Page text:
November 12, 2014

Public Perceptions of Privacy and Security in the Post-Snowden Era

Public Confidence in the Security of Core Communications Channels is Low

Across the board, there is a universal lack of confidence in the security of everyday communications channels—particularly when it comes to the use of online tools. Across six different methods of mediated communication, there is not one mode through which a majority of the American public feels “very secure” sharing private information with another trusted person or organization.

Americans’ lack of confidence in core communications channels tracks closely with how much they have heard about government surveillance programs. For five out of the six communications channels we asked about, those who have heard “a lot” about government surveillance are significantly more likely than those who have heard just “a little” or “nothing at all” to consider the method to be “not at all secure” for sharing private information with another trusted person or organization.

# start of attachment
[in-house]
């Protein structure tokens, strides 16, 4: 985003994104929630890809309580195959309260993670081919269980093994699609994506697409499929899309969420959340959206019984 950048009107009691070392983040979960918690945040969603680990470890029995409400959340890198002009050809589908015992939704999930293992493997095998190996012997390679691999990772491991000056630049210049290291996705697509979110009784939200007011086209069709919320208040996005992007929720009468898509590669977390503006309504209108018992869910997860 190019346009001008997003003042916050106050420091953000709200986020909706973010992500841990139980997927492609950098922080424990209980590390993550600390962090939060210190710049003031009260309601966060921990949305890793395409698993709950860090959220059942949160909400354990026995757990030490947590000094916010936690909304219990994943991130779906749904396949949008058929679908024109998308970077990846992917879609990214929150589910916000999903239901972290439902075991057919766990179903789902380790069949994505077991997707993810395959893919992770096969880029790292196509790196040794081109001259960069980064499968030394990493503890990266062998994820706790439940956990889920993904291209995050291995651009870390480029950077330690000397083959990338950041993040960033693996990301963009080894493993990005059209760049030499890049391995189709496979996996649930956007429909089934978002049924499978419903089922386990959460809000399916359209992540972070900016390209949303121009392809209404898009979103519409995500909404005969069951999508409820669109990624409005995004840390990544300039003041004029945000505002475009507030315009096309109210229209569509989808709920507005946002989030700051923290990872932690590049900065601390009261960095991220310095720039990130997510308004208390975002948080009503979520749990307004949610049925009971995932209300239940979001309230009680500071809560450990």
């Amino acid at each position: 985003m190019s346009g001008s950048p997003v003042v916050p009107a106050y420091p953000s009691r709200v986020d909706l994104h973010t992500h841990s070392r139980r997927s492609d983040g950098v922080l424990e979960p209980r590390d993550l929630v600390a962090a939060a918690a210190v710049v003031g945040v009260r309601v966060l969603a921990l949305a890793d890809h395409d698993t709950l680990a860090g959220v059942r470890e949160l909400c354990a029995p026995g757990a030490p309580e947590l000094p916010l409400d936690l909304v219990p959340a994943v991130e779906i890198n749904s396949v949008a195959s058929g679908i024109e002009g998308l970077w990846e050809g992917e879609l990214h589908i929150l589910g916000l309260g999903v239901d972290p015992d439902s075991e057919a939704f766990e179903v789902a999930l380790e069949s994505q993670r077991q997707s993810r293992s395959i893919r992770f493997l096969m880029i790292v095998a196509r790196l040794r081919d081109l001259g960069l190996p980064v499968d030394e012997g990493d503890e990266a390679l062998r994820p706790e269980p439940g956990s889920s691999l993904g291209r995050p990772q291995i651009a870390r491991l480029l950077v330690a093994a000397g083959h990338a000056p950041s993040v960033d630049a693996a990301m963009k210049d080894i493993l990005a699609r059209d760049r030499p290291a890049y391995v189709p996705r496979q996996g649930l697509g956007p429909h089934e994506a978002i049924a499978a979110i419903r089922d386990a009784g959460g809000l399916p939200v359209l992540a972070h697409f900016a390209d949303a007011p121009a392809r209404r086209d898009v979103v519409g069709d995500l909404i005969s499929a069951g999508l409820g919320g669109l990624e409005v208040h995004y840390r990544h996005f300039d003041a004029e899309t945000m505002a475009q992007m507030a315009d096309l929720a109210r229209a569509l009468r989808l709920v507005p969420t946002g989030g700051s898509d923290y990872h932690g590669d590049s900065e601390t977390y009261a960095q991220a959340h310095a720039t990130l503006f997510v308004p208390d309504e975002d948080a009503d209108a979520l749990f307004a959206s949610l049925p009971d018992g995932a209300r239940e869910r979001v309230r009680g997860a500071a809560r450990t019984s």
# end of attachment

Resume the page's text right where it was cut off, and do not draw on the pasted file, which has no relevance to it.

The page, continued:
Landline phones

The public feels most secure using landline phones, least secure on social media While the use of landline phones has generally been declining and the number of cell-only households has been increasing, Americans express the greatest sense of security using landline phones when sharing private information with another trusted entity. More than any other device or communications tool, landline phones inspire the most confidence for these kinds of exchanges.

However, the level of confidence is still quite low. Just 16% of adults say they feel “very secure” sharing private information via the landline phone, while 51% say they feel “somewhat secure.” About one in five (19%) say they feel “not very secure,” while 12% say they feel “not at all secure” calling on a landline phone.